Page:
The Fighting Seabees (1944)

John Wayne in The Fighting Seabees (1944)

Wayne drives a Wedge between Hayward and O'Keefe

"The Fighting Seabees" maybe known for being a John Wayne movie but it is also one of those war movies which highlights the efforts of those who seem to be forgotten, in this case we are talking about the Seabees aka the Construction Battalions made up of construction workers who whilst building fuel dumps and airstrips would also fight the enemy. As such we have this interesting story, I must say heavy fictionalized story, of how the Seabees came to be after Construction manager Wedge Donovan and Lt. Cmdr. Robert Yarrow agree to work together to have the Construction Battalion formed and the workers trained to fight. But that is not all there is to "The Fighting Seabees" because on top of this we also get a romantic love triangle so that this story will appeal to more than a select few, it's a sappy romantic tale but at least provides for a bit of variety.

As the manager of a team of civilian construction workers Wedge Donovan (John Wayne - Reap the Wild Wind) is less than impressed that his men are expected to put their lives on the line whilst building air fields and fuel dumps in the middle of the Pacific as the Japanese invade especially as they are not allowed to carry arms. But he is approached by Lt. Cmdr. Robert Yarrow (Dennis O'Keefe - The Lady Wants Mink) who agrees and wants the construction men to have their own Battalion, the Seabees who will be trained to fight as a military force. Not overly happy on the idea of his men going through military training Donovan finds himself forced to agree. But things between Donovan and Yarrow are made all the more complicated when Yarrow's girlfriend Connie (Susan Hayward) falls for Donovan and he for her.

Susan Hayward and Dennis O'Keefe in The Fighting Seabees (1944)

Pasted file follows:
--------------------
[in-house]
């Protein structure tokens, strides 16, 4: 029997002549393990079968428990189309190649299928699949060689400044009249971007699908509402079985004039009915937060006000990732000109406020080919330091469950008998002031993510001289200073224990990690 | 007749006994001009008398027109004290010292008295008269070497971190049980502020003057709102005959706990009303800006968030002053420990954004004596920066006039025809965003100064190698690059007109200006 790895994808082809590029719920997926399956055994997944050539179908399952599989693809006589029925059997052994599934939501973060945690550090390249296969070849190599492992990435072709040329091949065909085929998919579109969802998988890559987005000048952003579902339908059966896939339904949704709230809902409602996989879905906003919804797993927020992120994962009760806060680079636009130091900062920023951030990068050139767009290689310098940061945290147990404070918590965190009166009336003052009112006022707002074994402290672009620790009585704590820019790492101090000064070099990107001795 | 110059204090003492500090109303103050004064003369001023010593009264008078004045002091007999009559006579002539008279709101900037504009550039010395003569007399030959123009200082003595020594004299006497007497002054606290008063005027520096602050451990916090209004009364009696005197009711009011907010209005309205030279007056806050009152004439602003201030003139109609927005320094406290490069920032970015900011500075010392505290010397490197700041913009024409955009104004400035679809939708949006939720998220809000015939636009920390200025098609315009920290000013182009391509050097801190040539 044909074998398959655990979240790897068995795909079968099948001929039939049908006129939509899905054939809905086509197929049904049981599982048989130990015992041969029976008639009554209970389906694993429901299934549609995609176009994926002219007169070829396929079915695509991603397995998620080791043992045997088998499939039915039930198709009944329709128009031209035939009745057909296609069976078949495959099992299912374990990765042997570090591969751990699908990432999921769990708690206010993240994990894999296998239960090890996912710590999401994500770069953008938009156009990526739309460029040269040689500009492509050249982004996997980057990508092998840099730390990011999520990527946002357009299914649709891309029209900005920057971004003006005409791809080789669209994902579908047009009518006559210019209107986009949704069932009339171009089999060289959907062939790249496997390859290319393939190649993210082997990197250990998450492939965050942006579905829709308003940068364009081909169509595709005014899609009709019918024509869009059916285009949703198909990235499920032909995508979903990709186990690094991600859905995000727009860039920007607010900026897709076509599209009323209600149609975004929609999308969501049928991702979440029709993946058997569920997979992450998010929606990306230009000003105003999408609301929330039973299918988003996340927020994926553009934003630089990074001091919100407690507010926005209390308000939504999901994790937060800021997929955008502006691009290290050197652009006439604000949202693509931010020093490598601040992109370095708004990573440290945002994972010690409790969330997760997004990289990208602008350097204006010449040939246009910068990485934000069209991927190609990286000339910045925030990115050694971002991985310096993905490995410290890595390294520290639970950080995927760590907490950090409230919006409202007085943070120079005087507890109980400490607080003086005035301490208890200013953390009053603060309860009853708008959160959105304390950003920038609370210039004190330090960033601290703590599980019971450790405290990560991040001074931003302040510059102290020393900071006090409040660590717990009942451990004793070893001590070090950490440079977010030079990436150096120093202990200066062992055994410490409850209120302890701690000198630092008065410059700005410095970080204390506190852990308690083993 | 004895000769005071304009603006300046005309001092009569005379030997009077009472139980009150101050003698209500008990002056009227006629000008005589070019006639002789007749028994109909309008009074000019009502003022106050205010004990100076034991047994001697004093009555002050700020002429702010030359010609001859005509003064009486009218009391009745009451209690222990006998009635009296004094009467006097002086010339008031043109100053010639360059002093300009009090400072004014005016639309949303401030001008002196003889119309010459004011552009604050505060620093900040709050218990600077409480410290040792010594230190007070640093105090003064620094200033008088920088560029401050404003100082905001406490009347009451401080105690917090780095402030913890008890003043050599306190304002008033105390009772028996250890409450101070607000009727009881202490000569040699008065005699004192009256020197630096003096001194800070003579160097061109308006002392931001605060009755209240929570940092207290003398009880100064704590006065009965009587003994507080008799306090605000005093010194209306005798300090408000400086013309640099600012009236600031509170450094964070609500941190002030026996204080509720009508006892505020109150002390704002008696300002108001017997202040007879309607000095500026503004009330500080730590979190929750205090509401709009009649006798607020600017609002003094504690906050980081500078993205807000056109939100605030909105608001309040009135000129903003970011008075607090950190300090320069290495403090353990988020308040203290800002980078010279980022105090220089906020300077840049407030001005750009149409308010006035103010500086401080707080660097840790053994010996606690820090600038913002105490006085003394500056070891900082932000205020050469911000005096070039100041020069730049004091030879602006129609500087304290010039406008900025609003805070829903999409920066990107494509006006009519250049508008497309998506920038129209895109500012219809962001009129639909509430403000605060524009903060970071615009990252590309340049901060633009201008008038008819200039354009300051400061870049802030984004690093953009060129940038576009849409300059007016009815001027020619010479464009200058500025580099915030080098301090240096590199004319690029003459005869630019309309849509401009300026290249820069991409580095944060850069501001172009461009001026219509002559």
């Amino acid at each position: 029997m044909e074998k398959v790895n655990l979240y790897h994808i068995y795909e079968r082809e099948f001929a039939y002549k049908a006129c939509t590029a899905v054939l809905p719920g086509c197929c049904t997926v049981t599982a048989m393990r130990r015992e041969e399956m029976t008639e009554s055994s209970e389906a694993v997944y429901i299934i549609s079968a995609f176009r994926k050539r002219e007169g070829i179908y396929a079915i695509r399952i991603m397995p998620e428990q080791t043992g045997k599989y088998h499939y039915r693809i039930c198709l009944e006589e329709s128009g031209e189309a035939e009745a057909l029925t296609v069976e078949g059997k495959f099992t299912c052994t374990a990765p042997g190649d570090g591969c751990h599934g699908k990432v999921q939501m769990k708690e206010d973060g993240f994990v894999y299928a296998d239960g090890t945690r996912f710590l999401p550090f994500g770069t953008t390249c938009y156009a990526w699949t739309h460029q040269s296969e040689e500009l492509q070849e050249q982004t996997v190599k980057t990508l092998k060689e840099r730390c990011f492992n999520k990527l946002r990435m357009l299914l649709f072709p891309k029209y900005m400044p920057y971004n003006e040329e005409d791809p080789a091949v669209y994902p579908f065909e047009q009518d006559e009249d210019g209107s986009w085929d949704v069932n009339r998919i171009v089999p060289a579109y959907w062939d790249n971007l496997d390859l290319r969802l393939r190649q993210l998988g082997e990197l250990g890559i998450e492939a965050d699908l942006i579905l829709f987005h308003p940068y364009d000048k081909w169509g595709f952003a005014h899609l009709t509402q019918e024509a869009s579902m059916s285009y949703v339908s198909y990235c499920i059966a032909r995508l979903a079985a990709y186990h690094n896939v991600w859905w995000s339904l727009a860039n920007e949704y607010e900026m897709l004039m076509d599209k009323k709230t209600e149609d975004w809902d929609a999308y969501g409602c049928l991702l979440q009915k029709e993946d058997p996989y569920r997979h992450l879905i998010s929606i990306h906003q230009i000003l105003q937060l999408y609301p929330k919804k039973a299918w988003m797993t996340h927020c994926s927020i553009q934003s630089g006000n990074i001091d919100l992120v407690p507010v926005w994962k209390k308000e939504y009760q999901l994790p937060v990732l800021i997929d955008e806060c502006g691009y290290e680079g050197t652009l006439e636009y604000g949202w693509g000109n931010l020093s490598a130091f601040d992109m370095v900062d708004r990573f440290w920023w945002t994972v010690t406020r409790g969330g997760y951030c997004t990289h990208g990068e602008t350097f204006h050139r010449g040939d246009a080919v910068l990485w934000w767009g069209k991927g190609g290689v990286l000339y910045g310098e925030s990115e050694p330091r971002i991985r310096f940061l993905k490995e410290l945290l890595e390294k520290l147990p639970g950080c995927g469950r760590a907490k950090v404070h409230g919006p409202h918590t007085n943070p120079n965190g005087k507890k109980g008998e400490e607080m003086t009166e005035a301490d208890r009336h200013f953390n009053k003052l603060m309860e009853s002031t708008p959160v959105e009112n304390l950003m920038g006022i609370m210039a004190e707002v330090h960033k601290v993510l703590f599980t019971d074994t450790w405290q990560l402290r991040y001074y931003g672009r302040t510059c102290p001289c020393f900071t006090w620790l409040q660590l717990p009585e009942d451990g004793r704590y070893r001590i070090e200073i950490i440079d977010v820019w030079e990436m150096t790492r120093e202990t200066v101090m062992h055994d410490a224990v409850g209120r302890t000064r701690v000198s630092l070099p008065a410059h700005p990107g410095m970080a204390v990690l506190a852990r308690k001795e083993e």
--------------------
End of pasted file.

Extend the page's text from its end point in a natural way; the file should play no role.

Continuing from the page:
So as already mentioned "The Fighting Seabees" is a mix of two storylines, we have a romantic love triangle and also the formation of the Seabees and it is the Seabees side which is not only the more interesting but also takes precedence. Now it is a heavily fictionalized tale as to how the Seabees came to be but it works from the first time we meet Wedge Donovan who is furious that some of his men were killed whilst on a military construction job right through to the battles he has with authority and on to becoming this military unit. One of the greatest things about this is that it makes you realise how brave these men were, these construction workers who originally would be shipped to a Pacific Island to build air strips with no weaponry just the army and navy to protect them.

Now in a way the story unfolds in a cliche manner as we watch Donovan in an almost pig headed manner disagree with his men getting weapons training yet learning the hard way that they need it rather than just being given guns. And as you can expect with this being a John Wayne movie everything in this movie leads to a heroic final battle as Wayne leads the attack on the invading Japanese with his battalion of Seabees in support. All of which is good and there are some stunning action scenes, some of which are surprisingly hard hitting as we witness the brutality of war.

But then there is the other side to "The Fighting Seabees" and before I get to the romantic love triangle there are some lighter moments such as some comedy as the workers go through military training. Those in fact aren't that bad but two which are is a very surprisingly and out of place sing a long as the workers party and then there is a very uncomfortable jitterbug which sees John Wayne trying to swing a nimble young woman around, I don't know whose more embarrassed us as an audience or John Wayne as he blushes his way through it. Then there is that romantic love triangle which sees Wedge falling for Connie who falls for him but also happens to be already Robert's girl. It's thrown in to provide some variety and as such it does but it is one of the weakest love triangles which you will witness with Robert basically paving the way for Connie and Wedge to get together.

And sadly this romantic issue ends up clouding the performances because when John Wayne and Dennis O'Keefe are focussing on the actual war side of things and the construction they come alive. But then when we have them turning on the charm with Susan Hayward as Connie it becomes very weak almost cheesy despite Susan Hayward actually putting in an entertaining performance.

What this all boils down to is that "The Fighting Seabees" is an entertaining movie and gives an interesting look at the work of the Seabees whilst also giving a fictionalized account as to how they came to be. It's not so much spoilt but watered down by a mainstream romantic element which whilst adding a bit of variety ends up very cliche. But despite this "The Fighting Seabees" works and the action scenes coupled with a rawness caused by a small budget makes it both interesting and entertaining.